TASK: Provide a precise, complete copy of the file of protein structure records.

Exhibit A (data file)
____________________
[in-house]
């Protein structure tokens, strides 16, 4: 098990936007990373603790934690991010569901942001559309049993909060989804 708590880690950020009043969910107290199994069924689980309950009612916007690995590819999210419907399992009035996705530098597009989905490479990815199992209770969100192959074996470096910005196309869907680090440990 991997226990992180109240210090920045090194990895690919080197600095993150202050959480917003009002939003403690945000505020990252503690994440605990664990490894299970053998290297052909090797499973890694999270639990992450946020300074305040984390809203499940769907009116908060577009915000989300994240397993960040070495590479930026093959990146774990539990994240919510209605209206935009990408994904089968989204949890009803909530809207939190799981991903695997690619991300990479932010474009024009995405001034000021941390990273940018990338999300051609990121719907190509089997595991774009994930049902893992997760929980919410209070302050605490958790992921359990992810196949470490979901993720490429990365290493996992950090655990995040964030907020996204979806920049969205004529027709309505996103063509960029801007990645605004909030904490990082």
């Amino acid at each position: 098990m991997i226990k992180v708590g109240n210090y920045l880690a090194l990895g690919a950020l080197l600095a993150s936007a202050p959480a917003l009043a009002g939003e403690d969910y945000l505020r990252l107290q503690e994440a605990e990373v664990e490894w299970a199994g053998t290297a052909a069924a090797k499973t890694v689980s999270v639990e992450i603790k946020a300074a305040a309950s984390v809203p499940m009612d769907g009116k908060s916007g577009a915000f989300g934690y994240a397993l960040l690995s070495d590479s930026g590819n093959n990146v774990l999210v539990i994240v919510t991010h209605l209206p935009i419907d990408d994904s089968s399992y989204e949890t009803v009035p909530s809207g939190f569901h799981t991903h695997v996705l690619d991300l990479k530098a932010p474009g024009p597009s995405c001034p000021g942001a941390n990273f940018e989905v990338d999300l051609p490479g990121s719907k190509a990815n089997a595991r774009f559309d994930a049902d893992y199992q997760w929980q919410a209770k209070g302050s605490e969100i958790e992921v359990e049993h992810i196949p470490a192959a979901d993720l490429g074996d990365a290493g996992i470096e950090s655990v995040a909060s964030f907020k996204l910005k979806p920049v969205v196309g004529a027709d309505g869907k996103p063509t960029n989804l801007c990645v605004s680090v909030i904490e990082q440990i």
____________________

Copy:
[in-house]
């Protein structure tokens, strides 16, 4: 098990936007990373603790934690991010569901942001559309049993909060989804 708590880690950020009043969910107290199994069924689980309950009612916007690995590819999210419907399992009035996705530098597009989905490479990815199992209770969100192959074996470096910005196309869907680090440990 991997226990992180109240210090920045090194990895690919080197600095993150202050959480917003009002939003403690945000505020990252503690994440605990664990490894299970053998290297052909090797499973890694999270639990992450946020300074305040984390809203499940769907009116908060577009915000989300994240397993960040070495590479930026093959990146774990539990994240919510209605209206935009990408994904089968989204949890009803909530809207939190799981991903695997690619991300990479932010474009024009995405001034000021941390990273940018990338999300051609990121719907190509089997595991774009994930049902893992997760929980919410209070302050605490958790992921359990992810196949470490979901993720490429990365290493996992950090655990995040964030907020996204979806920049969205004529027709309505996103063509960029801007990645605004909030904490990082």
């Amino acid at each position: 098990m991997i226990k992180v708590g109240n210090y920045l880690a090194l990895g690919a950020l080197l600095a993150s936007a202050p959480a917003l009043a009002g939003e403690d969910y945000l505020r990252l107290q503690e994440a605990e990373v664990e490894w299970a199994g053998t290297a052909a069924a090797k499973t890694v689980s999270v639990e992450i603790k946020a300074a305040a309950s984390v809203p499940m009612d769907g009116k908060s916007g577009a915000f989300g934690y994240a397993l960040l690995s070495d590479s930026g590819n093959n990146v774990l999210v539990i994240v919510t991010h209605l209206p935009i419907d990408d994904s089968s399992y989204e949890t009803v009035p909530s809207g939190f569901h799981t991903h695997v996705l690619d991300l990479k530098a932010p474009g024009p597009s995405c001034p000021g942001a941390n990273f940018e989905v990338d999300l051609p490479g990121s719907k190509a990815n089997a595991r774009f559309d994930a049902d893992y199992q997760w929980q919410a209770k209070g302050s605490e969100i958790e992921v359990e049993h992810i196949p470490a192959a979901d993720l490429g074996d990365a290493g996992i470096e950090s655990v995040a909060s964030f907020k996204l910005k979806p920049v969205v196309g004529a027709d309505g869907k996103p063509t960029n989804l801007c990645v605004s680090v909030i904490e990082q440990i």